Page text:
Saturday, July 25, 2009

Don't Fence Me In

Question: How do you discipline a chicken?

This may seem like an out-of-the-blue question considering my lengthy absence. Working in the wine shop and bartending, moving in with Ben and adopting two new chickens has this Brooklyn Peasant tackling problems never before contemplated: How do you juggle two jobs, marry two kitchens, and more importantly, how do you protect your beloved egg laying chickens from a family of pesky raccoons? Lets just say that in my struggle to answer these questions, I have exhausted my search engine, entertained bar regulars with weekly poultry updates, needs have been met, and questions have been answered...all but one that is.

Combining Ben's kitchen and mine turned out to be easier than I had originally expected. Because together we turned out to have two of many kitchen utensils and appliances, we simply gave a few things away. Two friends of mine inherited my Cuisinart, and my soon to be ex-roommate, after a mini sharpening lesson, inherited some knifes, a steal, silverware, and some pots and pans.

The raccoons, though persistent, were easy to handle. Some two-by-fours, chicken wire, and some green paint was all we needed to keep our prized chick-a-dees from the clutches of the insatiable raccoons. Of course we did feel bad having to fence the girls in,
(See how Sad Buzz looks.)
and so we resolved to let them romp the yard freely on weekends and holidays when we would be around to guard them from potential predators.

This seemed to work just fine for a few weeks. Saturday morning the girls would wake us with their hungry squawks and we would stumble out sleepily to open the coop door. Out they would run as fast as their wirey little chicken feet could carry them and as Ben and I hammered away at the second story flooring,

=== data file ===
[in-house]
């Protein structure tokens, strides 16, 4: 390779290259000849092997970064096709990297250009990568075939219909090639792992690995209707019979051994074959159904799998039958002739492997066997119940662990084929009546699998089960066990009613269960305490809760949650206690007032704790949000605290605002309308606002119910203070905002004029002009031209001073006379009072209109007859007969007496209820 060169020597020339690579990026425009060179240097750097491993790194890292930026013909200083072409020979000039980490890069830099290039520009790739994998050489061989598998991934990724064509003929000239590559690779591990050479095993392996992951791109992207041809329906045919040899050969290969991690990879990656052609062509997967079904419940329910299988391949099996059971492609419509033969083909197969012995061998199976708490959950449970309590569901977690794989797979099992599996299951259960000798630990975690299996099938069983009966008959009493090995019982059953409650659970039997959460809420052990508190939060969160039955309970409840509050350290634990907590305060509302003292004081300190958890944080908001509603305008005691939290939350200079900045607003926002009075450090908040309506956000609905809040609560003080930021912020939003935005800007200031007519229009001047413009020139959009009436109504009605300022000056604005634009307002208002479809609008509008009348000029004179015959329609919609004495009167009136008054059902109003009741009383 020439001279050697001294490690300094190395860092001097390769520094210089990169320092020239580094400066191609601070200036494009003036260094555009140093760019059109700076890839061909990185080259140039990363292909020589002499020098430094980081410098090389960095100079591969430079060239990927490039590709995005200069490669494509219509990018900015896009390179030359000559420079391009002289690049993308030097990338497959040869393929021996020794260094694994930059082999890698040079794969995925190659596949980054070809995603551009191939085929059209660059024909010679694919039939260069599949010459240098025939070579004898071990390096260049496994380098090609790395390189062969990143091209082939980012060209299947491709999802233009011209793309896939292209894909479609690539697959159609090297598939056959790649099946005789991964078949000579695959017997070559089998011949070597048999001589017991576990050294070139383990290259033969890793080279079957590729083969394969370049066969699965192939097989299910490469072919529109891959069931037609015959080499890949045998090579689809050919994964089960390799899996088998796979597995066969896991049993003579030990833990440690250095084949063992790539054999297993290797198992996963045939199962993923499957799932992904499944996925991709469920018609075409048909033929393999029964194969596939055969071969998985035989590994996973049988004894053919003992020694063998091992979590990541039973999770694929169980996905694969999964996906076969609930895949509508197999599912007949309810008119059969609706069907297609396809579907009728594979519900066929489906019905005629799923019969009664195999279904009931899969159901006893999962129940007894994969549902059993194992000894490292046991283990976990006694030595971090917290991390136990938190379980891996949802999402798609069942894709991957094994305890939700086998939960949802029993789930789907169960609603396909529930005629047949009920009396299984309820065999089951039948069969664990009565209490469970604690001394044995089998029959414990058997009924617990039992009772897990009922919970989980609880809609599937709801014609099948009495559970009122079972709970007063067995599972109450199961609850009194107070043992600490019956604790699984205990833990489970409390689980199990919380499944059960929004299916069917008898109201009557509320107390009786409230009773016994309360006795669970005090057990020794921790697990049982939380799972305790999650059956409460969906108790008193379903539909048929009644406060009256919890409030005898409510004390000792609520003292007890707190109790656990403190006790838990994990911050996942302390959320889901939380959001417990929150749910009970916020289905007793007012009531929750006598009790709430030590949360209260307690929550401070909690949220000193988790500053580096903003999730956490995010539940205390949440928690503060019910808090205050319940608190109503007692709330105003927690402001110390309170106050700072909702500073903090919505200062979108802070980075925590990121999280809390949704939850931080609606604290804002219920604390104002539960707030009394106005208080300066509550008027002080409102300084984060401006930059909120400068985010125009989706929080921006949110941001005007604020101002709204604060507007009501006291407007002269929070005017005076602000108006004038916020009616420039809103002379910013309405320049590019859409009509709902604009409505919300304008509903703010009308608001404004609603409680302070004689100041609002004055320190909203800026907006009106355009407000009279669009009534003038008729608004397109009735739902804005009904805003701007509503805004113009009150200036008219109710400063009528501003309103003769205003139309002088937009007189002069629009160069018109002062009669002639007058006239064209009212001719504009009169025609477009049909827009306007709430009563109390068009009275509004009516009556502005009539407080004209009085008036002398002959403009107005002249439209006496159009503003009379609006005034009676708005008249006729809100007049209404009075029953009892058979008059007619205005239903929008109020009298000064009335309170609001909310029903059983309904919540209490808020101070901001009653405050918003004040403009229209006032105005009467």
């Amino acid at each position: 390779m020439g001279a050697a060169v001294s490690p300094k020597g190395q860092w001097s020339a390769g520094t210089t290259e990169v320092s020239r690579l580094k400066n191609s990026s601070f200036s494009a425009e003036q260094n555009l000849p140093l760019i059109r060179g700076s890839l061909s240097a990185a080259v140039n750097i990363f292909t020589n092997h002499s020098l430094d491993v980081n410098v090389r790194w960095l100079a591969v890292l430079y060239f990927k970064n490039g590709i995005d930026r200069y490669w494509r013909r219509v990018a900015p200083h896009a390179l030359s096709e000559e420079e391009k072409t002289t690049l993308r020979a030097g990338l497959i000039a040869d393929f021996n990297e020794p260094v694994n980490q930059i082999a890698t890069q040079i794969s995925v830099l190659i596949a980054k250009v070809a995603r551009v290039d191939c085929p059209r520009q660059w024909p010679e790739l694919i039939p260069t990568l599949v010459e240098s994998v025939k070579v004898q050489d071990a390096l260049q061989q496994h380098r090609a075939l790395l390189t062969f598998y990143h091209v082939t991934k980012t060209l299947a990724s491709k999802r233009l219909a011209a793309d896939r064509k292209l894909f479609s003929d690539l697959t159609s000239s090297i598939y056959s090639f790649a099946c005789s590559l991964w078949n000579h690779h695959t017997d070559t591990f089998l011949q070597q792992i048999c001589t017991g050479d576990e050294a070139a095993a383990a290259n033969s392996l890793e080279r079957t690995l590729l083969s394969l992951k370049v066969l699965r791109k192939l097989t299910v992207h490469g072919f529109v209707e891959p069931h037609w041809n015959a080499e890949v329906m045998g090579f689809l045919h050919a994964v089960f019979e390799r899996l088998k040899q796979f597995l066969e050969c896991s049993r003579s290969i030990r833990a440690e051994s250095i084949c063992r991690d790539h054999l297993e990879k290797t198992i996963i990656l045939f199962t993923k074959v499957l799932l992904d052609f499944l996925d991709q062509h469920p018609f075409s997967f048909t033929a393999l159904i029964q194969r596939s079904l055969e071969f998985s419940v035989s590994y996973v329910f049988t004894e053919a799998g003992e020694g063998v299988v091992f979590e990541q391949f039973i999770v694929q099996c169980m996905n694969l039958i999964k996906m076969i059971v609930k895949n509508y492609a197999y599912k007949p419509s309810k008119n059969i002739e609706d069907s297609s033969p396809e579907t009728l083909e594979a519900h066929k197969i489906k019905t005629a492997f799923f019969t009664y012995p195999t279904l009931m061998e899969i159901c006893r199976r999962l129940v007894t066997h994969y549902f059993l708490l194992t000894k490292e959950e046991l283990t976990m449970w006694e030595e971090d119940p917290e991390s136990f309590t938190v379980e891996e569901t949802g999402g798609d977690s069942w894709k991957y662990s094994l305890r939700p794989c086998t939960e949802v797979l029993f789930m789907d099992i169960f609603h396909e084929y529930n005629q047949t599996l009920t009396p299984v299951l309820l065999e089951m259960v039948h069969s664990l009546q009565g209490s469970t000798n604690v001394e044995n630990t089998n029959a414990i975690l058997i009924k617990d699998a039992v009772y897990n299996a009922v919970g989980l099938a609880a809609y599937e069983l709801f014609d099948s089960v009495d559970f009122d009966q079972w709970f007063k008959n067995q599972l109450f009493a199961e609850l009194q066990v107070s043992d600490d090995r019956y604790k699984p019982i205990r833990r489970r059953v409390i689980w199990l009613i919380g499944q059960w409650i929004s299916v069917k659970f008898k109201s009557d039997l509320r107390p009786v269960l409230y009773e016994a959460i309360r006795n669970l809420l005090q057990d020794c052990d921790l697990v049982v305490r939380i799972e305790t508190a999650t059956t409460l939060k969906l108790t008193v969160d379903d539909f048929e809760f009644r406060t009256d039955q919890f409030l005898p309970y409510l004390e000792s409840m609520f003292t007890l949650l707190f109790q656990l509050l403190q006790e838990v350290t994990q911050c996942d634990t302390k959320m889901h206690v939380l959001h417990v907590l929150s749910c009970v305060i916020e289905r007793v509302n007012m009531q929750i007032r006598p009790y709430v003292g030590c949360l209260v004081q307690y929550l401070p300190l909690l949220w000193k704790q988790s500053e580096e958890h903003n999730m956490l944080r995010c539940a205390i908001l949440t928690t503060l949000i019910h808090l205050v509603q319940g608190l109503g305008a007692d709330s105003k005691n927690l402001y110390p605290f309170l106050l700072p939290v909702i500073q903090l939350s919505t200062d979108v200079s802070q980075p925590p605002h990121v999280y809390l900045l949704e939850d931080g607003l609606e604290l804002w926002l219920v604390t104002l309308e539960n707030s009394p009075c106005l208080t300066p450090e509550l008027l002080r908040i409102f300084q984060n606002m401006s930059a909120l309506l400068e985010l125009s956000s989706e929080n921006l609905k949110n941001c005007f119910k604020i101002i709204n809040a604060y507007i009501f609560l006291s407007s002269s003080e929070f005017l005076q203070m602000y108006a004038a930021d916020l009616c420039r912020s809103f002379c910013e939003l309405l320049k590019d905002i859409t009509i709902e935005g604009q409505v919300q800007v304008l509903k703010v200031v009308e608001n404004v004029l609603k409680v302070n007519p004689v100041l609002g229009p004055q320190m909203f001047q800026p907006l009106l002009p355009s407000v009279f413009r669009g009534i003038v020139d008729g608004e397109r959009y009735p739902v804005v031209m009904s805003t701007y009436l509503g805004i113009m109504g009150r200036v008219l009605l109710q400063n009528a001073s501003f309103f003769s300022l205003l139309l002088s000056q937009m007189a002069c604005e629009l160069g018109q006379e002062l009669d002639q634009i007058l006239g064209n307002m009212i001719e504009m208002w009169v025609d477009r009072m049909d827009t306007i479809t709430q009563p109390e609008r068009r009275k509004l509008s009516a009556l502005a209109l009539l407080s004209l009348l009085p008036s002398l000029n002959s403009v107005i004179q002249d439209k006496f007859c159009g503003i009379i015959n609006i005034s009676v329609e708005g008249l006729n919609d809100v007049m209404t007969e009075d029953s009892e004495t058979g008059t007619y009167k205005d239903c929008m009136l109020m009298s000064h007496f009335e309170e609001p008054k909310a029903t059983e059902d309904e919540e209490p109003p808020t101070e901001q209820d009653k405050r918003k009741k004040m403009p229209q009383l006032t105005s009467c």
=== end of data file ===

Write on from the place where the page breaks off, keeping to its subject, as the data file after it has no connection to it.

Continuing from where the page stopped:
the girls were free to scratch their way threw the back yard, eating pebbles and rolling around in the dirt to stay cool. During the week, Buzz would demand food and or attention in the morning and for the most part we would oblige her, but she was always quieted when we would come out to say hello and feed her a tasty treat of dried cranberries. We just thought that she was a super friendly chicken with out of the ordinary social needs. Little did we know we had created a monster.

It all started a week ago when Buzz woke us at 6am with squawks so load we figured she must be getting mauled by and intruding animal. Well there was no intruder. As we rushed outside to rescue our dear little chick, there she stood on the other side of the fencing, glaring at us with disdain. Though we fed her and gave her attention, her cries could not be extinguished. We did everything, we talked to her comfortingly, we yelled at her in English and then in Spanish, we even threw water at her, but she would quiet down only long enough to peck at the wire fencing that stood between her and freedom. Over the next week Buzz would wake us every morning with her murderous cries. On Buzz's mornings off Auntie, her feathered counterpart, would take the floor with her raspy chirps. Somehow, by answering every cry, and by giving the girls a taste of freedom, we had created little monsters. So here we are, back to my original question, How DO you discipline a chicken? Only when this question is answered will Ben and I get a full nights sleep.